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Councils warn of potential shortfall in secondary school places

06/09/2017 Kelly

A new report has highlighted a potential shortfall in the number of available secondary school places that may emerge in the coming years.

The Local Government Association (LGA) has published an analysis of Department for Education figures and local pupil forecasts that indicate that 49 per cent of councils are at risk of being unable to meet rising demand for secondary school places in the next five years.

This could mean that as many as 125,000 children could miss out on a secondary school place by 2022-23 if action is not taken. If current trends persist, 12 local authorities will face a shortfall in secondary school places in 2018-19, rising to 23 in 2019-20, 41 in 2020-21, 57 in 2021-22 and 66 in 2022-23.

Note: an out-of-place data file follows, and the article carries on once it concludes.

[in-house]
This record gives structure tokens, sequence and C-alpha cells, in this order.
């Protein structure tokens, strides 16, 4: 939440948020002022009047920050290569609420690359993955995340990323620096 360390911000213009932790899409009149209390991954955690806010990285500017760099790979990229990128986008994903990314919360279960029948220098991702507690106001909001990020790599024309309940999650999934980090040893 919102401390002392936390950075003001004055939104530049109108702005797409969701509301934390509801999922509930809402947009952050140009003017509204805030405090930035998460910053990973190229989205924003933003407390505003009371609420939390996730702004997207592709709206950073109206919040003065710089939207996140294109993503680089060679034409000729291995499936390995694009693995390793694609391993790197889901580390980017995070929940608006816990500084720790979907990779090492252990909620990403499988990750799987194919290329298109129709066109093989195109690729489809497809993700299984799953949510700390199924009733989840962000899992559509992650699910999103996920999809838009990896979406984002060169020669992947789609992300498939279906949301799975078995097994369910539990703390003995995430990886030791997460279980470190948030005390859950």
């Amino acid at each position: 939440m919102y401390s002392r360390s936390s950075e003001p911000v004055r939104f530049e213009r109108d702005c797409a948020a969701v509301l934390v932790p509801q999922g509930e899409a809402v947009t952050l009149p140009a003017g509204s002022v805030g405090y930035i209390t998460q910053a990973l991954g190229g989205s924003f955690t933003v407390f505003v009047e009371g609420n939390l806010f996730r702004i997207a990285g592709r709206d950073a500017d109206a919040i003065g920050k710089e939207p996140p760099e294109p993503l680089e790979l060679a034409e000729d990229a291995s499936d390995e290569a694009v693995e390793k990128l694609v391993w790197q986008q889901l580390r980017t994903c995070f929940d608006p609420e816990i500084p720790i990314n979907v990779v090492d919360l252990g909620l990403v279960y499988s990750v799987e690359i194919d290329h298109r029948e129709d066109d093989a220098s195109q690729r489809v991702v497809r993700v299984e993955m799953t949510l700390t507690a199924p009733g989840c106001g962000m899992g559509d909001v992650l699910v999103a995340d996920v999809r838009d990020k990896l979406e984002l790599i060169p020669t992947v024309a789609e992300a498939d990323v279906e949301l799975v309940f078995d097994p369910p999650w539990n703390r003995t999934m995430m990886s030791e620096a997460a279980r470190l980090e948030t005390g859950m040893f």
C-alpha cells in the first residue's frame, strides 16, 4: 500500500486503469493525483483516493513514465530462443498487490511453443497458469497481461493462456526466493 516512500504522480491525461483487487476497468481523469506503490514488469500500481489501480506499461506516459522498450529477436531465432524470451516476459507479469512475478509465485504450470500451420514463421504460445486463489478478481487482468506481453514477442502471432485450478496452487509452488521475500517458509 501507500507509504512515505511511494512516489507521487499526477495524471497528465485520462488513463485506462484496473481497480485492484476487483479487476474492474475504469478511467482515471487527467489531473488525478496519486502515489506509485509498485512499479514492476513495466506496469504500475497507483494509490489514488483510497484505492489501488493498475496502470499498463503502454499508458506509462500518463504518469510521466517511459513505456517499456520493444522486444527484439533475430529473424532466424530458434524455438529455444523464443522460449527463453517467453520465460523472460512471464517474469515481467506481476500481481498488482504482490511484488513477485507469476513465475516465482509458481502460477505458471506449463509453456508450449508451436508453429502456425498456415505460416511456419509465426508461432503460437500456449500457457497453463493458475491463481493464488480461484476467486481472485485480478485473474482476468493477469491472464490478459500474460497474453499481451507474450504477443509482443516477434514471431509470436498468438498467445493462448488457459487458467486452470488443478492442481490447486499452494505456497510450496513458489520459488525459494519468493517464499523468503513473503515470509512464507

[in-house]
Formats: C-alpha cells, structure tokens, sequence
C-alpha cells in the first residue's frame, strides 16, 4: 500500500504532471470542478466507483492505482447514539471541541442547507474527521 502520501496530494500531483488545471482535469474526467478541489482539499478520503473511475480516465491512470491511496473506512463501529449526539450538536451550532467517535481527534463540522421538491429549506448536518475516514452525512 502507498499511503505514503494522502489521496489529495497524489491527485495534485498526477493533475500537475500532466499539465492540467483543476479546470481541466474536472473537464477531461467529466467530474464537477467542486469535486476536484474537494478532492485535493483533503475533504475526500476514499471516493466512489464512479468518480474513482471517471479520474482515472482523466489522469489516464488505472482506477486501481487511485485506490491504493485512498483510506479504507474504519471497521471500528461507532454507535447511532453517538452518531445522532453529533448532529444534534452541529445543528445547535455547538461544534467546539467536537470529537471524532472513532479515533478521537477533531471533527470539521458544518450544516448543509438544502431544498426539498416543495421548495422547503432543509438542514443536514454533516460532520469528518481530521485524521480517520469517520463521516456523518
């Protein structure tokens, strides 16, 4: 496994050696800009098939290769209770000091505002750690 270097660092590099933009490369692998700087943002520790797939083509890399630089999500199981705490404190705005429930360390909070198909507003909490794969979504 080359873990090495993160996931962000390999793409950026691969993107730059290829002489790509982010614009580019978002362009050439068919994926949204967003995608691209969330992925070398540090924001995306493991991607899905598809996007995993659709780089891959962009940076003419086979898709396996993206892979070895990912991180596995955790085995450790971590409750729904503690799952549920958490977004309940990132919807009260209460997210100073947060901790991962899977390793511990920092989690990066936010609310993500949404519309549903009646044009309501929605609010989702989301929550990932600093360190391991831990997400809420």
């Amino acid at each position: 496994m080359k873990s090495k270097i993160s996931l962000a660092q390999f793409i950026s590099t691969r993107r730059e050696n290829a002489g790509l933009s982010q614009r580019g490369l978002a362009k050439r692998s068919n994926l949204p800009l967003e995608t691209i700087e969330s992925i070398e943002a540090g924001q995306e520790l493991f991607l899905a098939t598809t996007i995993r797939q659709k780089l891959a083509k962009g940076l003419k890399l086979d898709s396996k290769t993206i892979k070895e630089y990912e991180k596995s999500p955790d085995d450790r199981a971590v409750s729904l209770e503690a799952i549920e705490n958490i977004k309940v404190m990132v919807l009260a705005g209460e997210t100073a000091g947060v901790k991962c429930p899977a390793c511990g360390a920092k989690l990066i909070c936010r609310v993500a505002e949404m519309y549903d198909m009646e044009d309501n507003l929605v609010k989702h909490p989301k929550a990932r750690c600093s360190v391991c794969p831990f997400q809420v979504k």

According to the LGA, this problem could be addressed by giving local authorities more control over the expansion of academies and free schools when additional places are needed in a local area, and to build new schools in areas where it is logistically impossible for local academies or free schools to provide the places needed.

The organisation cited the fact that similar measures have allowed councils to greatly expand the availability of primary school places in the last few years.

Richard Watts, chair of the LGA's children and young people board, said: "Councils have worked hard to help create almost 600,000 additional primary places since 2010. This is no small feat.

"However, as those children move on to secondary schools, the majority of which are now academies, securing new secondary places in the areas where they are needed is becoming increasingly difficult."

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